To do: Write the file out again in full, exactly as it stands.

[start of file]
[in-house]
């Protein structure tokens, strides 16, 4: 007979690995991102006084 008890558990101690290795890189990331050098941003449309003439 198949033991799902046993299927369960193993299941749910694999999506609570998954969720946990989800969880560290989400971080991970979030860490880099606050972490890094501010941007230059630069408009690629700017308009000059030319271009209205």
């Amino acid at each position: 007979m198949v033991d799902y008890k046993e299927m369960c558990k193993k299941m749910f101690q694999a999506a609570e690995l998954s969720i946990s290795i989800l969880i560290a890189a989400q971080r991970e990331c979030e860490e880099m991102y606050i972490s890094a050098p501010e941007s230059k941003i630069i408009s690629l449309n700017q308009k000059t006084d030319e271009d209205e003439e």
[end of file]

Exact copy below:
[in-house]
């Protein structure tokens, strides 16, 4: 007979690995991102006084 008890558990101690290795890189990331050098941003449309003439 198949033991799902046993299927369960193993299941749910694999999506609570998954969720946990989800969880560290989400971080991970979030860490880099606050972490890094501010941007230059630069408009690629700017308009000059030319271009209205």
């Amino acid at each position: 007979m198949v033991d799902y008890k046993e299927m369960c558990k193993k299941m749910f101690q694999a999506a609570e690995l998954s969720i946990s290795i989800l969880i560290a890189a989400q971080r991970e990331c979030e860490e880099m991102y606050i972490s890094a050098p501010e941007s230059k941003i630069i408009s690629l449309n700017q308009k000059t006084d030319e271009d209205e003439e």